by Matthew J. Eaton
One of the most extraordinary mystery beasts of the world is the Minhocão. Relatively unknown to the rest of the world, the Minhocão has been reported from the forests of South America since the 19th century. The Minhocão is commonly described as a giant worm-like animal up to 75 feet long, with black scaly skin and two tentacle-like structures protruding from its head. Known best as being a burrowing animal, the Minhocão is commonly blamed for houses and roads collapsing into the earth. It is also said to frequently visit the local lakes and rivers of the areas in which it's reported.

The first published reference to the Minhocão appeared in the American Journal of Science in an article written by Auguste de Saint-Hilaire. In the article Saint-Hilaire stated several instances where a Minhocão was seen near fords of rivers. Some of these reports had a Minhocão snatching livestock and dragging them underwater! All of instances he reported took place in the Brazilian province of Goyaz. Saint-Hilaire also stated his belief that the name Minhocão is derived from the Portuguese word meaning earthworm, minhoca.

Publications regarding the Minhocão ceased until 1877, when zoologist Fritz Müller wrote an article on the beast for a German publication Zoologische Garten. Müller's article included new information on the Minhocão, including reports of huge mysterious trenches that were so big they'd divert rivers and destroy orchards. Unlike Saint-Hilaire's article, Müller's included actual sightings of the Minhocão. The following is of one of these sightings, which took place in the Paranà State in the 1840s:

A black woman going to draw water from a pool near a house one morning ... saw a short distance off an animal which she described as being as large as a house moving off along the ground. ... In the same district a young man saw a huge pine suddenly overturned ... he found the surrounding earth in movement, and an enormous worm-like black animal in the middle of it, about twenty-five meters long, and with two horns on its head.

Müller also mentioned a story told by Lebino José dos Santos who had heard tales of a dead Minhocão being found near Arapehy, Uruguay. According to the tale the creature was found lodged between two rocks, the reputed skin was said to be "as thick as the bark of a pine-tree" and armored with "scales like those of an armadillo". A sighting of a live Minhocão near Lages, Brazil in 1870 by Francisco de Amaral Varella, he said he:

... saw lying on the bank of the Rio das Caveiras a strange animal of gigantic size, nearly one meter in thickness, not very long, and with a snout like a pig, but whether it had legs or not he could not tell. ... whilst calling his neighbors to his assistance, it vanished, not without leaving palpable marks behind it in the shape of a trench ...

With the end of the 19th century also came the end of Minhocão sightings. There are still large mysterious trenches from time to time, but no actual sightings. Some researchers believe that the Minhocão, sadly, went extinct, while others think it is more likely that Minhocãos are still seen, but are thought to be giant anacondas and end up being reported as giant anacondas. There is still the question of what the Minhocãos could possibly be. Some researchers take into account that it is said to be a giant earthworm. There are giant earthworms, but these species don't grow over 12 feet and are only native to Australia. Also despite their large sizes, these giant earthworms are only about an inch thick. Another fact that may debunk the giant earthworm theory is that earthworms are not predators like some reports state the Minhocão may be.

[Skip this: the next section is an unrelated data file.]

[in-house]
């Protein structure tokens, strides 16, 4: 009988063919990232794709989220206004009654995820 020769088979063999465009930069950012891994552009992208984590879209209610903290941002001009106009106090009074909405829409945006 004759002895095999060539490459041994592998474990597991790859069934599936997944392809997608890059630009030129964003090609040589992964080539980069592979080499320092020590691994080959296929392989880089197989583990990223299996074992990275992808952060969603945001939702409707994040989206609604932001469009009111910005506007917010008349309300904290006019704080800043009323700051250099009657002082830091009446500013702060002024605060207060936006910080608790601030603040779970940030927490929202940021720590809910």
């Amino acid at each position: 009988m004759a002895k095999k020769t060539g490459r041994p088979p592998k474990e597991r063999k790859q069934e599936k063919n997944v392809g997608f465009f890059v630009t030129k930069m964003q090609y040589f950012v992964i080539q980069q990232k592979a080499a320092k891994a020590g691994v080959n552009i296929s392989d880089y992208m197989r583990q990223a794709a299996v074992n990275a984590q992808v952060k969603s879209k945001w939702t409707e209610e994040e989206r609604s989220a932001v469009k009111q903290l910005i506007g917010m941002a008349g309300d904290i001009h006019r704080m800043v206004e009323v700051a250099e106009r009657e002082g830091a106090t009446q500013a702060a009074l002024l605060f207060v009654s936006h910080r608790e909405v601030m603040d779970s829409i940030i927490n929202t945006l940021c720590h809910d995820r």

Some researchers say that the Minhocão are surviving glyptodont, a large armadillo-like animal believed to have gone extinct in the Pleistocene. Researchers say that the glyptodont would be capable of digging the mysterious trenches and burrowing underground, it also had and armored shell over it's back. What is normally not mentioned about the glyptodont is that it was not a borrowing animal and it was probably not capable of doing so. There is also the fact that they do not fit any descriptions of the Minhocão.

Yet another theory goes on to say that the Minhocão is a lepidosiren (serpentine South American lungfish). If a lepidosiren were to grow to a large enough size it could explain the sightings of Minhocão near waterways. The large trenches could also be caused by a lepidosiren when it unburrows itself from the ground and returns to the rivers. One of the most likely theories of the Minhocão's identity was proposed by cryptozoologist Karl Shuker. He believes that the Minhocão may be a form of caecilian, a worm-like burrowing amphibian. Caecilians are native to South America and some fit the description and lifestyle of Minhocão perfectly, only in a smaller form. The largest of the caecilians only gets up to 5 feet. If one species does grow to enormous lengths then the Minhocão mystery would be solved.

The true identity of the Minhocão will remain hidden until one can be caught or good footage of it can be obtained. However it seems unlike that we will ever know the truth. Without a sighting of an actual animal in over a 130 years it may be extinct by now. Hopefully this is not the case and some day soon a living Minhocão will be discovered in the rainforests of South America.